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  • Writer's pictureTim Rhodes, RA., AIA

The Smaller House, Part III : How You Can Have More in Less

Updated: Apr 7, 2023

Tim James Rhodes RA. AIA.

Rhodes Architecture + Light

Creating thoughtful, efficient, comfortable smaller space is a process. An example from our practice is the best way to illustrate the ideas and thought that can go into creating smaller homes.

We were approached by a discerning builder and his family to design a river-front cabin for four families in limited space. The building we designed has common living areas, bathrooms (some compartmentalized with separate shower/toilet rooms and common vanities with multiple sinks) a shared kitchen with multiple preparation areas and work areas, a central entry that doubles as a hall for storing coats, shoes, and gear, and four bedrooms sleeping up to twelve. The bedrooms feature private spaces for adults, a bunk room for kids, and snug lofts with views down to the river and into living spaces, encouraging kids to share the experience of camping within the cabin. The cabin includes a covered exterior porch with roll-up garage doors at both sides that functions as a pass-thru, storage for river rafts, floats, boats and bikes and paddles. There is a small screened porch. The entire Wenatchee River Cabin is 1027.5 gross heated square feet.

The cabin is small but far from tiny. We developed the design in four steps.

First, we defined the real needs of those who would use it. Every space is used and all spaces function in multiple ways. Up to three families live there simultaneously while they use the Wenatchee River in summer (or winter); six adults and up to twelve kids. We programmed each space, creating lists of space, uses, who would use it, accessory functions, required storage We considered room sizes and then reduced the size of each space to the minimum necessary for it to function well and to be comfortable while encouraging gatherings and lending areas for individual rest and privacy. We eliminated extraneous space and any area that was not pragmatic.

Second, we worked to develop a plan that associated spaces that shared common functions and separate spaces to allow individual use and privacy. Kitchen, storage, and entry were central to living, bedrooms supported closely by bathrooms, circulation space (hallways) were largely eliminated and used for multiple functions.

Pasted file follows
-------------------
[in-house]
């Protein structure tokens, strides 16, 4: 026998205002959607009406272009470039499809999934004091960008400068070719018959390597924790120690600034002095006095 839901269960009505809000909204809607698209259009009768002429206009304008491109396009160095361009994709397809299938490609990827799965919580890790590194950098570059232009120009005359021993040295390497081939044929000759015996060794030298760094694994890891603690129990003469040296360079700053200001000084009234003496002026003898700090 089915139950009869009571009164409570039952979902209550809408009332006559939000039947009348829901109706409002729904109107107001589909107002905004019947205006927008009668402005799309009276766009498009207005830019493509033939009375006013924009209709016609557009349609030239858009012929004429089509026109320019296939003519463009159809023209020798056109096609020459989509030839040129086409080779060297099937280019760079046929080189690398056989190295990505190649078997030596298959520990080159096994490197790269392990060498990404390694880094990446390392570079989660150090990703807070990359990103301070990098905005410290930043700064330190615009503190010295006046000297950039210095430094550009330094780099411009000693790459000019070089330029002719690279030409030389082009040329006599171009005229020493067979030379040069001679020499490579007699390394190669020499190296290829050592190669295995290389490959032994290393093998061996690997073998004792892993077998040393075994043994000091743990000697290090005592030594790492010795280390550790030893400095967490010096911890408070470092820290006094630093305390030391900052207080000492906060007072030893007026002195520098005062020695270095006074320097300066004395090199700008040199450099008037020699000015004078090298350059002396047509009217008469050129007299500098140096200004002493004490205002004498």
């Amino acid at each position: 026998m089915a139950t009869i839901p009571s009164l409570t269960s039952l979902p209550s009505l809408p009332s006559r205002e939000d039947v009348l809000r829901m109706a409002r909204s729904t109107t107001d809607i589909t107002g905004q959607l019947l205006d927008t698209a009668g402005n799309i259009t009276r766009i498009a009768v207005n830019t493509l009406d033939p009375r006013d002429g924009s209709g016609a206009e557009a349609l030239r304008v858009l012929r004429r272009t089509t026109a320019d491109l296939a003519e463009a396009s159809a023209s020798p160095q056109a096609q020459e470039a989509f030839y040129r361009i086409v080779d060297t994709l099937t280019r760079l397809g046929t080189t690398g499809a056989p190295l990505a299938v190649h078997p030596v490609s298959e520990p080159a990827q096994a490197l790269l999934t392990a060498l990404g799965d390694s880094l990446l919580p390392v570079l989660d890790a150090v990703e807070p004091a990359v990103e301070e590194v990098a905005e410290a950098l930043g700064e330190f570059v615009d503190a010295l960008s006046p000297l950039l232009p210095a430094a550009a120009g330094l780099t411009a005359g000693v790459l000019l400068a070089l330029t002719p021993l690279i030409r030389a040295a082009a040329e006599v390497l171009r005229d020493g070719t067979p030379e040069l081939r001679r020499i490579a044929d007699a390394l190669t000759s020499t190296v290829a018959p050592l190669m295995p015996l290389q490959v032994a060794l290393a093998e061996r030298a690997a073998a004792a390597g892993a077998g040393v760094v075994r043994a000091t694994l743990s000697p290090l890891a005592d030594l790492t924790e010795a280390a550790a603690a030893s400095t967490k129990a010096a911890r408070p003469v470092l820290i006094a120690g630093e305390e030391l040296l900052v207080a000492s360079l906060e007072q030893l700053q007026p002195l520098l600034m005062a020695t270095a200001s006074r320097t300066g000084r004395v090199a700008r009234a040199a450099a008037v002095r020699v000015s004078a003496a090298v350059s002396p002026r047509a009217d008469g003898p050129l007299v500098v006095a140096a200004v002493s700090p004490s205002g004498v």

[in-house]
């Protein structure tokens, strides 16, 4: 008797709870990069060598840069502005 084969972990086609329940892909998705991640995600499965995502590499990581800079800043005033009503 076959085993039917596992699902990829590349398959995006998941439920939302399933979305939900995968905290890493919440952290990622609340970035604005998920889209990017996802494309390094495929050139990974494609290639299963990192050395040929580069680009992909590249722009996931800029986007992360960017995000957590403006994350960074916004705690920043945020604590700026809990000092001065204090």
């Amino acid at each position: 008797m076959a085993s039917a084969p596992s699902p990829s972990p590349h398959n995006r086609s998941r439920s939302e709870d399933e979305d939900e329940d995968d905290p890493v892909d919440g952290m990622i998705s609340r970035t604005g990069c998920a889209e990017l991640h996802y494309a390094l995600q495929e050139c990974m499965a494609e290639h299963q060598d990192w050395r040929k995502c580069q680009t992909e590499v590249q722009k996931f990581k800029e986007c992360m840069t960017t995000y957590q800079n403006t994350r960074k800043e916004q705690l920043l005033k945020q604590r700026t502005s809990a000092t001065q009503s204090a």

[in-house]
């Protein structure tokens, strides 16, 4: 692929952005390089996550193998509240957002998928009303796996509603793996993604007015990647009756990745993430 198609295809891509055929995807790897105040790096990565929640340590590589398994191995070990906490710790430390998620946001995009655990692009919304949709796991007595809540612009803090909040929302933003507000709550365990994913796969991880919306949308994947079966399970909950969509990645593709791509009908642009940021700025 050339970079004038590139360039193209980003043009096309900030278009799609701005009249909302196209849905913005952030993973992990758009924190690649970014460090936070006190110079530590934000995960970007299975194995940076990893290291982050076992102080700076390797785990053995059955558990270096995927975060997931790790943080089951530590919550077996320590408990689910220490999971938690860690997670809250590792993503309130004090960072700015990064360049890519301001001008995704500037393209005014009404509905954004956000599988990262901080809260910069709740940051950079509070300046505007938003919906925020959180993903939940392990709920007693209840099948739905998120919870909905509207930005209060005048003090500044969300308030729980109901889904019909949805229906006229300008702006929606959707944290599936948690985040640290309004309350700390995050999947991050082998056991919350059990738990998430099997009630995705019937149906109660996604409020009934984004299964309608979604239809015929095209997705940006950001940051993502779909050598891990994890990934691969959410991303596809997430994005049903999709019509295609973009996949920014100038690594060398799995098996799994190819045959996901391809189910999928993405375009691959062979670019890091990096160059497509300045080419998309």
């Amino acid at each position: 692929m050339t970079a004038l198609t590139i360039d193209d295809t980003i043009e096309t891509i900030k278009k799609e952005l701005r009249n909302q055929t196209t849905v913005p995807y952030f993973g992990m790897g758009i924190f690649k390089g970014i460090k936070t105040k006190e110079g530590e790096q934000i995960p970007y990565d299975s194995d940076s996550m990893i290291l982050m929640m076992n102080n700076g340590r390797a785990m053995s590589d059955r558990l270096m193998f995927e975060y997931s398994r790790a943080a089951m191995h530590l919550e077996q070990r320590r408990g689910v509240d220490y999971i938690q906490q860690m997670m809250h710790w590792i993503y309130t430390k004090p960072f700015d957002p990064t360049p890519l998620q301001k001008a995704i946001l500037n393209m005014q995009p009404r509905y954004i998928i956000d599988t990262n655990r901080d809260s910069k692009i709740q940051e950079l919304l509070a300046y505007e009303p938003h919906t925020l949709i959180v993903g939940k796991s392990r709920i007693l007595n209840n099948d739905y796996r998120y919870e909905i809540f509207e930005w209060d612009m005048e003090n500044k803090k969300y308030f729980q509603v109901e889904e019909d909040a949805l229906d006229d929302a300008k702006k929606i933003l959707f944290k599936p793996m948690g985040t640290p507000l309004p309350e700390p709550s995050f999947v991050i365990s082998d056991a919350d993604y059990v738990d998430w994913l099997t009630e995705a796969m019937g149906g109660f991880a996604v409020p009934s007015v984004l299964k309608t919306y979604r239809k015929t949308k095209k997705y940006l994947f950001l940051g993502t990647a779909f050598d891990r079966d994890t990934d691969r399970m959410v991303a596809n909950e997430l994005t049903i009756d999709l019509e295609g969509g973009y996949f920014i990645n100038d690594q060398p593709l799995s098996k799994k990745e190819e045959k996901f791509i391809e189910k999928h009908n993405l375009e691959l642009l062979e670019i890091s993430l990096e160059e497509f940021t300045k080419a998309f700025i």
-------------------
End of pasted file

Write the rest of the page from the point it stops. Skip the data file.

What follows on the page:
We reduced extraneous space and tightened the whole while opening spaces to each other horizontally and vertically to allow common and overlapping partial or screened views. We looked carefully at the location of every space on the land and in relation to the river and the sun and wind and we tailored views and access to the exterior to fit the needs of each function. A lofted sleeping space had small, framed views of the river and the living room below, a larger bedroom had views and access directly to the land and the shared living space was complemented by an opening wall facing the water and a direct connection to the screened porch.

Third, with a firm plan in hand we asked each space how much volume best served it. With limited space and every square inch important, boats often do this well. We knew that a shared dining alcove could have a lower ceiling and a sleeping loft nestled above it that “spied” down into a vaulted living space. The larger bedrooms opened to trees framing water views increased by higher window-walls created by sloped (shed) ceilings and have sleeping lofts for younger children nearby tucked above lower-height bathroom ceilings.